Te Awarangi Puna in an explosive Shortland Street scene. [Source: NZ Herald[
Shortland Street is back after a break, promising drama, turmoil and some returning faces including Kāpiti raised Te Awarangi (Awa) Puna.
Puna plays Gia Te Atakura (previously Sidney Dutoit) in the long-running television show.
The 23-year-old transgender actress, who attended Raumati South School and Kāpiti College, has lived in Auckland since the beginning of 2021.
Puna has always been passionate about film and as a child she would steal her parents’ camera and film her friends.
“They would either die or be a vampire or some other mythical creature.”
In college the passion continued, and she managed to get funding from competitions and started to make films with money.
“I have always loved the idea of creating a different world where you can be anything or do anything.”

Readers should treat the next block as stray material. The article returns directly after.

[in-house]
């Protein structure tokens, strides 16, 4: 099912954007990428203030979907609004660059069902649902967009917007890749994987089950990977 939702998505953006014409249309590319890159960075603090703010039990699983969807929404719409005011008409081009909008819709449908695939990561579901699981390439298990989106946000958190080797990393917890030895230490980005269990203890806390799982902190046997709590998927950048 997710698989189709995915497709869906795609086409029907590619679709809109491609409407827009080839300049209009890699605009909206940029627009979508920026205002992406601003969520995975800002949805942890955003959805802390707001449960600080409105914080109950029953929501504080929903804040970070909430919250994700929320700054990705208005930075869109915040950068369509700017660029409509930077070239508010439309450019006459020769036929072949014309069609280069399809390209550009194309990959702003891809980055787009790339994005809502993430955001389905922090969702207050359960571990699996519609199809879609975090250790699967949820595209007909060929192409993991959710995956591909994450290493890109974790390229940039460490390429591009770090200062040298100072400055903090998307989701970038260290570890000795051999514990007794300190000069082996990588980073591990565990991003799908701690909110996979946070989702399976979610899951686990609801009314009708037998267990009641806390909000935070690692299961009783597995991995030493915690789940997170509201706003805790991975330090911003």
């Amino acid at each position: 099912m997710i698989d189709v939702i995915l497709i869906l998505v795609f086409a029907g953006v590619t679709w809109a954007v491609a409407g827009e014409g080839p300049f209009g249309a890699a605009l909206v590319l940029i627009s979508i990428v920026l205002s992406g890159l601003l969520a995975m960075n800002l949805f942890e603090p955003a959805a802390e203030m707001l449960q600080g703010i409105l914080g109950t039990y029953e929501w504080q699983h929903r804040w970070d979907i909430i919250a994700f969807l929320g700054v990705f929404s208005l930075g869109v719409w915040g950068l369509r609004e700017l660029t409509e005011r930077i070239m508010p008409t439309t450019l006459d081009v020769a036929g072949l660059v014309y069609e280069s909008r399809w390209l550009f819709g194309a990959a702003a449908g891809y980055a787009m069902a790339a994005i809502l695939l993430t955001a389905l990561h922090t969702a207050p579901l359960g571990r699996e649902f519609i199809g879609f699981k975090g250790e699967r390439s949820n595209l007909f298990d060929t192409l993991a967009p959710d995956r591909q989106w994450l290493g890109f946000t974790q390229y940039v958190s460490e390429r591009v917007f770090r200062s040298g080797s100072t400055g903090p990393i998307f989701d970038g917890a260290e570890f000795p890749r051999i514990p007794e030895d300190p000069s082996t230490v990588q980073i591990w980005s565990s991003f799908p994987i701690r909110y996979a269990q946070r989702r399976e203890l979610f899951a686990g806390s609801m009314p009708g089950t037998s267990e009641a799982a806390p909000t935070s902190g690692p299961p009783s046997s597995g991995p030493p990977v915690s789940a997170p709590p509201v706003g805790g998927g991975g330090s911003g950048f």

She studied at Toi Whakaari drama school for three years and went on to act in films such as Whina, and television shows like Vegas and Beyond the Veil.
She released her film Tūī in 2021 which she directed, produced, and acted in.
Puna came out eight years ago at 15, when she was outed by a friend, who posted it online.
Looking back on it now, she said it was a blessing in disguise.
Her character is returning to Shortland Street, from back in 2017, so older fans of the soap will be excited to see her return.
In 2017, Sidney Dutoit left Shortland Street to fight bushfires in Australia.
She transitioned and returned as Gia Te Atakura as a locum at the hospital.
Puna describes her character as an experienced doctor who is going to be involved with a lot of drama.
She fell in love with the character because she isn’t just a “sassy soundboard” like many other transgender characters.
“It was cool to see a representation of a trans person who has so many layers.”
With this new role on Shortland Street, she is happy to be able to play a character who explores themes about what it means to be transgender.
Puna said she appreciates how the team at Shortland Street have made space for faces and voices like hers because it’s important to relate to people on screen.
“It reflects a world that actually does exist.”